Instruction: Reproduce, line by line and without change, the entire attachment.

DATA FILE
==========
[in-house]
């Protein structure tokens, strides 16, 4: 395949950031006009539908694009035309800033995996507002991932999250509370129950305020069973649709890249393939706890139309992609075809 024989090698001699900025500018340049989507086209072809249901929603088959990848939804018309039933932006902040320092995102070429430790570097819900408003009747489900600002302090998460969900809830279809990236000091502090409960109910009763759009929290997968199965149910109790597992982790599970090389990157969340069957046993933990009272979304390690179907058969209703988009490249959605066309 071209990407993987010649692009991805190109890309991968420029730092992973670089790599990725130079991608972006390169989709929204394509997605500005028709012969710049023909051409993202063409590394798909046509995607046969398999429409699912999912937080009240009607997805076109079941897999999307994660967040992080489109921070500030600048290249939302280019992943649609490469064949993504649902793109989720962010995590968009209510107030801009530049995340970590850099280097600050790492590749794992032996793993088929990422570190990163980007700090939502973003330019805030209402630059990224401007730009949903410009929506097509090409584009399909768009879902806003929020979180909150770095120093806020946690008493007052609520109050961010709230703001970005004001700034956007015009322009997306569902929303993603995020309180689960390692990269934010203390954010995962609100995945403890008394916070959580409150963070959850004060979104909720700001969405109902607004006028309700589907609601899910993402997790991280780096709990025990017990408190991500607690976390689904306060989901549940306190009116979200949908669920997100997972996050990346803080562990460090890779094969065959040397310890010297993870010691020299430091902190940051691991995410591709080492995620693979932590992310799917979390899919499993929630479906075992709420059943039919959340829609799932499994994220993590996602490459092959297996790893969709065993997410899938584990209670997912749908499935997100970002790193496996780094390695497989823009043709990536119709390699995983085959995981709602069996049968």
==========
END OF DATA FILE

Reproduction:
[in-house]
């Protein structure tokens, strides 16, 4: 395949950031006009539908694009035309800033995996507002991932999250509370129950305020069973649709890249393939706890139309992609075809 024989090698001699900025500018340049989507086209072809249901929603088959990848939804018309039933932006902040320092995102070429430790570097819900408003009747489900600002302090998460969900809830279809990236000091502090409960109910009763759009929290997968199965149910109790597992982790599970090389990157969340069957046993933990009272979304390690179907058969209703988009490249959605066309 071209990407993987010649692009991805190109890309991968420029730092992973670089790599990725130079991608972006390169989709929204394509997605500005028709012969710049023909051409993202063409590394798909046509995607046969398999429409699912999912937080009240009607997805076109079941897999999307994660967040992080489109921070500030600048290249939302280019992943649609490469064949993504649902793109989720962010995590968009209510107030801009530049995340970590850099280097600050790492590749794992032996793993088929990422570190990163980007700090939502973003330019805030209402630059990224401007730009949903410009929506097509090409584009399909768009879902806003929020979180909150770095120093806020946690008493007052609520109050961010709230703001970005004001700034956007015009322009997306569902929303993603995020309180689960390692990269934010203390954010995962609100995945403890008394916070959580409150963070959850004060979104909720700001969405109902607004006028309700589907609601899910993402997790991280780096709990025990017990408190991500607690976390689904306060989901549940306190009116979200949908669920997100997972996050990346803080562990460090890779094969065959040397310890010297993870010691020299430091902190940051691991995410591709080492995620693979932590992310799917979390899919499993929630479906075992709420059943039919959340829609799932499994994220993590996602490459092959297996790893969709065993997410899938584990209670997912749908499935997100970002790193496996780094390695497989823009043709990536119709390699995983085959995981709602069996049968």